Over the Thanksgiving weekend, we had occasion to drive past Philadelphia and reminisce about eating at City Tavern, a very old establishment with excellent food and a ton of Colonial ambiance. As we drove, my wife asked whether eating there resulted in anything that contributed to The Daedalus Incident.
It did, actually. I found a lot of inspiration in Philadelphia, as you can see in this blog post. And there was a point in time when The Daedalus Incident featured a scene set at dinner in City Tavern itself.
That scene was cut early on, and I’m not sorry it went. Without giving too much of the story away, here’s why.
The early drafts of The Daedalus Incident showed reasonable people dealing with extraordinary events — a hallmark, I believe, of good science fiction and fantasy. I generally want my protagonists to be relatable, because I think it helps immerse the reader in the setting and plot. If you’re going to put a sailing ship in space, it helps to have someone on the ground saying, “Whoa.”
So in the scene at City Tavern, I had my protagonists doing what I thought reasonable people would do — sitting down together to try to figure out what The Bad Guy was going to do next, then finishing their beers and heading off to stop him. And indeed, all across the world, people come together, talk it out, and then so resolved (and occasionally fortified with beer), they go off to stop whatever Bad Guy they have in mind.
This, I realized, makes for very, very boring fiction.
Good fiction requires conflict, and not just the major issue that drives the plot. Nearly everything is rife with — and ripe for — conflict. Reasonable people can and do disagree, even when the Fate of the Known Worlds hangs in the balance. And not everybody, in fiction or reality, is reasonable. In fiction, these disagreements should be amplified, and the unreasonableness can and should be entrenched.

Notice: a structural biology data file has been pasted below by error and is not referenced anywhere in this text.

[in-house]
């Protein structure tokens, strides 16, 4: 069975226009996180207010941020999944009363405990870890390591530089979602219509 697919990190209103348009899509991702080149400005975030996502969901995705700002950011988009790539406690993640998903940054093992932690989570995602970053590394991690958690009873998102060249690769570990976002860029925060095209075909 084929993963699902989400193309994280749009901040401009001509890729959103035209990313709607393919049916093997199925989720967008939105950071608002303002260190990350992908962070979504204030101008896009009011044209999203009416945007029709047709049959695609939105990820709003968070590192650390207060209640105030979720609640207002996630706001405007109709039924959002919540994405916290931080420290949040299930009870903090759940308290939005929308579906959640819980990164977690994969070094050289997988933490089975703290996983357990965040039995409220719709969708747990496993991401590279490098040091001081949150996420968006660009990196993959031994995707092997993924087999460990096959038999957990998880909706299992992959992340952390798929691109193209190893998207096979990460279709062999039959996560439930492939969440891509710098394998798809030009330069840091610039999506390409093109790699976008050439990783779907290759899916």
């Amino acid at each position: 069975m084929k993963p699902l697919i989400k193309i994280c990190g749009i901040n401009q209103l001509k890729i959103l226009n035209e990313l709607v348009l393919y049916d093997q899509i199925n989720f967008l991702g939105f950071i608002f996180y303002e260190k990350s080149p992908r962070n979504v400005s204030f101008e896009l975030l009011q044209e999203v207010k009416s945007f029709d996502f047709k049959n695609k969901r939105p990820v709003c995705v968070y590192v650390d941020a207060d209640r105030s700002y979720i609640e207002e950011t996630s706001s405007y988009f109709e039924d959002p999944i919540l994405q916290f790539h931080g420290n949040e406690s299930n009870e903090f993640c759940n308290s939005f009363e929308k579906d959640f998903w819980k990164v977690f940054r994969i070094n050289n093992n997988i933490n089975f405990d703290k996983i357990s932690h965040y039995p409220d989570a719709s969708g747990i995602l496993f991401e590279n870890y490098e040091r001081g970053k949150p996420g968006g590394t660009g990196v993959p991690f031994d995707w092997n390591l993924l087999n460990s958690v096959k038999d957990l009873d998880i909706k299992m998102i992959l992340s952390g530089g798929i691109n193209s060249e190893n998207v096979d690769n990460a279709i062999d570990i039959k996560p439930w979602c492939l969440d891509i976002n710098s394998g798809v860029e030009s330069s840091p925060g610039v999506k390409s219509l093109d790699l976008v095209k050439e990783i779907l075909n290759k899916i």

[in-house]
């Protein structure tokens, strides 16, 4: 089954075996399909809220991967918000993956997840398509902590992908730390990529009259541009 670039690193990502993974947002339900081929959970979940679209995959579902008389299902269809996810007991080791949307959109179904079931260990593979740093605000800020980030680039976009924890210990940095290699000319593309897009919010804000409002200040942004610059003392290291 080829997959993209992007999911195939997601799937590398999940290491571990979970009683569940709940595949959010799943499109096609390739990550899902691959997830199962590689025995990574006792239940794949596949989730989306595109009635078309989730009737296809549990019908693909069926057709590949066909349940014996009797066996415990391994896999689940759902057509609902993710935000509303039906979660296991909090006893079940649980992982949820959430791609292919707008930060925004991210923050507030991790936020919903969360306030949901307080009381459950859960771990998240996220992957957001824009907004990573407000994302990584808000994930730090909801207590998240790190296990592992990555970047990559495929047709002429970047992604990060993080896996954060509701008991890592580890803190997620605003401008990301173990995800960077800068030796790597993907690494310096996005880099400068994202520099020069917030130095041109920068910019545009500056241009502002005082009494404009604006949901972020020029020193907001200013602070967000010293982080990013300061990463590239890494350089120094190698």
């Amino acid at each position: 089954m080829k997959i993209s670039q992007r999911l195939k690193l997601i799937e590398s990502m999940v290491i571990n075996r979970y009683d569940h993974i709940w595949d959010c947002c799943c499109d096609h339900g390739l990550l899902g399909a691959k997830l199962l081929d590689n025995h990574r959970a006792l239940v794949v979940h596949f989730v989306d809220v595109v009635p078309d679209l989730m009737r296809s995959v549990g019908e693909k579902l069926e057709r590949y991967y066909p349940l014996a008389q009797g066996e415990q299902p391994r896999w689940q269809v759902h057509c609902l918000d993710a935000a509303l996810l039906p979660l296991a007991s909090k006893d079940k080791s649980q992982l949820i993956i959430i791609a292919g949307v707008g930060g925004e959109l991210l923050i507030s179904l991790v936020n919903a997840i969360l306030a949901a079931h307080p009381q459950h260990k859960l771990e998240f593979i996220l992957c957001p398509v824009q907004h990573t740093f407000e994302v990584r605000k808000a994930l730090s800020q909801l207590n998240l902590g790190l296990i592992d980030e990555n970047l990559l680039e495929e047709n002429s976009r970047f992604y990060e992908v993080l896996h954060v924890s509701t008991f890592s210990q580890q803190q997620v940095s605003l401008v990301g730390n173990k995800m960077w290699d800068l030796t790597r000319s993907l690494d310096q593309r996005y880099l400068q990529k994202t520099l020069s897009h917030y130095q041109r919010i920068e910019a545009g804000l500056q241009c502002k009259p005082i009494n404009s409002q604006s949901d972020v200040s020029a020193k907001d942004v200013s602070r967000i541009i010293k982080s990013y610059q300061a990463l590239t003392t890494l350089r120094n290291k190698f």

Now, let’s not abandon logic here, but if there’s a logical way for a character to provide conflict, then so be it — let them have at it. If the Fate of the Known Worlds is indeed hanging in the balance, it should be REALLY HARD to get everybody lined up to deal with the problem. Big problems can be complex and daunting, and some folks will still place parochial concerns over the Big Problem. You’re going to have a fight every step of the way.
So if people are inclined to fight, then they should fight hard. If it’s a verbal conflict, have someone draw a knife. If it’s a knife fight, someone should draw a gun. If it’s a gunfight, then somebody in the story needs to get seriously hurt.
And for God’s sake, don’t have them sit around and hash it out over dinner like normal people.
I fixed the scene in question by moving it out of City Tavern to a particularly well-known Philadelphia building and enhancing the inherent conflicts between the two sets of characters in question. Ultimately, promises were broken, muskets were drawn and captives were taken. All the hashing-out still occurred in the scene, but it happened at gunpoint, with tension going through the roof, and it made for a far more compelling scene.
Right now, I’m looking at another scene in revisions that needs some tension. My wife’s reminder of the City Tavern bit is making it a lot easier to tackle this revision, because I’m looking for ways in which the various parties can disagree — and I’m finding plenty of them.
Long story short, don’t be afraid to ratchet up the tension in any scene, especially if you’re writing an SF/F thriller like The Daedalus Incident. Nobody should get a rest — especially the reader. Bring a gun to that knife fight and mix it up.